How seniors could lose in the Medicare political wars
The Medicare wars are back, and almost no one in Washington is surprised.
This time it's Democrats accusing Republicans of wanting to maim the very popular federal health program that covers 64 million seniors and people with disabilities. In the past, Republicans have successfully pinned Democrats as the threat to Medicare.
Why do politicians persistently wield Medicare, as well as Social Security, as weapons? Because history shows that works at the ballot box. Generally, the party accused of menacing the sacrosanct entitlements pays a price — although it's the millions of beneficiaries relying on feuding lawmakers to keep the programs funded who stand to lose the most.
Republicans have repeatedly warned they would hold raising the federal debt ceiling hostage unless Democrats negotiated changes to Medicare, Medicaid, and Social Security. The three programs together, along with funding for the Affordable Care Act and Children's Health Insurance Program, account for nearly half of the federal budget.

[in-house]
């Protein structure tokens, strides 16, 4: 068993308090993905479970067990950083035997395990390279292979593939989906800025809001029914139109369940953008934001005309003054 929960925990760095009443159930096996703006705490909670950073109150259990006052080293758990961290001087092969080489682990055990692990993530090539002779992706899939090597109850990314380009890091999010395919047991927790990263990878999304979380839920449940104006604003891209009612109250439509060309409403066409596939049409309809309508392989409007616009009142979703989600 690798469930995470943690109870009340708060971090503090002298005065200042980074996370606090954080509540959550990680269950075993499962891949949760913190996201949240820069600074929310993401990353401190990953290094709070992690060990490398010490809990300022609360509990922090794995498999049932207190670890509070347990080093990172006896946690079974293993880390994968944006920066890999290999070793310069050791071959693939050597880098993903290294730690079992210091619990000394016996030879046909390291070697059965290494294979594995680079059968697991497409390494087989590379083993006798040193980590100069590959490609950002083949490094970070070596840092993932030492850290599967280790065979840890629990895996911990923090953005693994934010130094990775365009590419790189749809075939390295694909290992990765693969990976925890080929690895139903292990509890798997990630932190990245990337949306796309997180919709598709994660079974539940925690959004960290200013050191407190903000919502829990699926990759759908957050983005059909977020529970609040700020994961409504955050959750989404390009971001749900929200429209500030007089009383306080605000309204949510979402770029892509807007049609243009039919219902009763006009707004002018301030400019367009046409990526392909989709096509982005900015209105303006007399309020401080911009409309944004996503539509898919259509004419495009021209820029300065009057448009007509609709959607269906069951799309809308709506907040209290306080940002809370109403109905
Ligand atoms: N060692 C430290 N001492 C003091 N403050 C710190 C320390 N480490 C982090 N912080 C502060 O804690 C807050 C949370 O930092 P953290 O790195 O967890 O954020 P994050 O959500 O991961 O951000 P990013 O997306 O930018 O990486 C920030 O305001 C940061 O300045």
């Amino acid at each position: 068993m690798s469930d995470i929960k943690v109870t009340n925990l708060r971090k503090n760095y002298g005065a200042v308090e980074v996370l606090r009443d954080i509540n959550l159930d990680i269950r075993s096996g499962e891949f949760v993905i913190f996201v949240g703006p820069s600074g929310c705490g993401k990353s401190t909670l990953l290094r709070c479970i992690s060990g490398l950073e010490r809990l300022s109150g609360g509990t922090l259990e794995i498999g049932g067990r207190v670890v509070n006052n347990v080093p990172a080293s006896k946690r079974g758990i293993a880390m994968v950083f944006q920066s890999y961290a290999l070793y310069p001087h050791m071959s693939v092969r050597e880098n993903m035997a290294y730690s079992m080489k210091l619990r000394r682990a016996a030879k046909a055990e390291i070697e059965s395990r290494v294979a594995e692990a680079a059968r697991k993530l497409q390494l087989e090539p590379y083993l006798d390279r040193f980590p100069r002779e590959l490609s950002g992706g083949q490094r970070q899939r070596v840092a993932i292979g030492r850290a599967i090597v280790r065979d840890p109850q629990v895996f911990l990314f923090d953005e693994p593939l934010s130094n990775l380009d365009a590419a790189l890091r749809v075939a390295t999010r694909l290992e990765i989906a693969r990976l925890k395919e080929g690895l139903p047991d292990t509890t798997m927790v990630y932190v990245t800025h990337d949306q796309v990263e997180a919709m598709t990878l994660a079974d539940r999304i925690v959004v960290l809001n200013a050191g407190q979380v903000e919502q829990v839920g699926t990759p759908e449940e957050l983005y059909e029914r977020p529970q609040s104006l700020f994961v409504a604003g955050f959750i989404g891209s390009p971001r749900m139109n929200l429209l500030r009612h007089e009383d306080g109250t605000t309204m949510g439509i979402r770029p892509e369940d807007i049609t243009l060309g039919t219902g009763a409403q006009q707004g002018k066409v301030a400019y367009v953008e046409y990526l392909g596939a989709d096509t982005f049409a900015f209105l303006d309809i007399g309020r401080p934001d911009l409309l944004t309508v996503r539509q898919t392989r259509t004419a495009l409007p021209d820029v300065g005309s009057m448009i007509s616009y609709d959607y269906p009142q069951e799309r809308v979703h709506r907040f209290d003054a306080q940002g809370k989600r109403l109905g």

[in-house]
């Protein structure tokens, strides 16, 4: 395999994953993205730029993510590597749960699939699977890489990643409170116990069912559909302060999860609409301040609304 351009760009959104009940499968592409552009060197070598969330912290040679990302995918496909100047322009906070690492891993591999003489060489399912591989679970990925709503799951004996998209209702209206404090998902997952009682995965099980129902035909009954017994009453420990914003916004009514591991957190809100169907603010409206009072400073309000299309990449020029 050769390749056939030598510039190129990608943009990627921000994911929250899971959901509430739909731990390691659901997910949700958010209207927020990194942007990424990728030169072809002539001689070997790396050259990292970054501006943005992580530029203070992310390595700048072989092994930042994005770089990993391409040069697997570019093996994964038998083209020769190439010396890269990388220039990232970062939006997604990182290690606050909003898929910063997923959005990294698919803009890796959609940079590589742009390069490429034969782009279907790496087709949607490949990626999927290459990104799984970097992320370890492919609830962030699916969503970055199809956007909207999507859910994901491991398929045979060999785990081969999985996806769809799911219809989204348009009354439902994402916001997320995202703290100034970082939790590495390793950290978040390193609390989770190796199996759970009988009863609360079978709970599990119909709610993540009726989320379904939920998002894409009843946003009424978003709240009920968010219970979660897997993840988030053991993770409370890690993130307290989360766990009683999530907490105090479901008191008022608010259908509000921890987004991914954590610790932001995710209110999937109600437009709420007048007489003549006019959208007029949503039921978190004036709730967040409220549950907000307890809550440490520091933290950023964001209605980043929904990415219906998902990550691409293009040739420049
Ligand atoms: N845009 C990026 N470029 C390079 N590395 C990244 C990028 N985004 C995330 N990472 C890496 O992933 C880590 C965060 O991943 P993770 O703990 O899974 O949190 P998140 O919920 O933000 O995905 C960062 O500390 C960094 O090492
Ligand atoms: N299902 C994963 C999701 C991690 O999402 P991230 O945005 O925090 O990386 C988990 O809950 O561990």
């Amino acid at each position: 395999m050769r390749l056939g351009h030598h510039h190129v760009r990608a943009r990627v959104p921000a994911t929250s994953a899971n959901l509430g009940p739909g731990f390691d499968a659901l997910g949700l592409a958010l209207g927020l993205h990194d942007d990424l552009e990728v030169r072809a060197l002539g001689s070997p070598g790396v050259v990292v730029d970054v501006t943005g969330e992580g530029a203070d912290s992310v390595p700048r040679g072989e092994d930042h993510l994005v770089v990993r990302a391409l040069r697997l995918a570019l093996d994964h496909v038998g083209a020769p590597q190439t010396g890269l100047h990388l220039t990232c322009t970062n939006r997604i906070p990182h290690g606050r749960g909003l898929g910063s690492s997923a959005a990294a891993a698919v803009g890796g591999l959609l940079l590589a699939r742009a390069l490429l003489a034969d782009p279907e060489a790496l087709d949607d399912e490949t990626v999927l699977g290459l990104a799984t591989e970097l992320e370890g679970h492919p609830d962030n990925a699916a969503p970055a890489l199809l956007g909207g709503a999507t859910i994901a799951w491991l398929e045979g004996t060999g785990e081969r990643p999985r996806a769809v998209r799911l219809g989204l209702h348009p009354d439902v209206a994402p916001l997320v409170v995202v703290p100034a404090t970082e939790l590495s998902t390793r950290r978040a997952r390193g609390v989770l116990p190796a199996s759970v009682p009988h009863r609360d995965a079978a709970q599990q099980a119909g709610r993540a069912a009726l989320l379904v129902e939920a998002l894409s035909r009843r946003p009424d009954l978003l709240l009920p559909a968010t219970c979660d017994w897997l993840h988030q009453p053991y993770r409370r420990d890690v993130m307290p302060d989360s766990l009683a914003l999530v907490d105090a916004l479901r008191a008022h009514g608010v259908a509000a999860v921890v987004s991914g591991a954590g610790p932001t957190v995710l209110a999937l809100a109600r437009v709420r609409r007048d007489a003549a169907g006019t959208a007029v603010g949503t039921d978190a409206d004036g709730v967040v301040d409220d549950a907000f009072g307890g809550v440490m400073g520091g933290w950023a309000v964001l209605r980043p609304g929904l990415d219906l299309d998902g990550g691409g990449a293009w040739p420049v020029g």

The political bomb that went off during President Joe Biden's State of the Union speech had been ticking for weeks. In his speech, Biden threatened to veto any Republican efforts to cut Social Security or Medicare. It was one of only three veto threats he made that night. During a trip to Florida after the speech, he said it more forcefully: "I know a lot of Republicans, their dream is to cut Social Security and Medicare. Well, let me say this: If that's your dream, I'm your nightmare."
Senior Republicans have distanced themselves from the proposals Biden was referencing, notably ideas from the House Republican Study Committee and Sen. Rick Scott, R-Fla., to make cuts or even let Medicare expire unless Congress votes to keep it going.
"That's not the Republican plan; that's the Rick Scott plan," Senate Minority Leader Mitch McConnell said on a Kentucky radio show Feb. 9, echoing his opposition to the plan last year.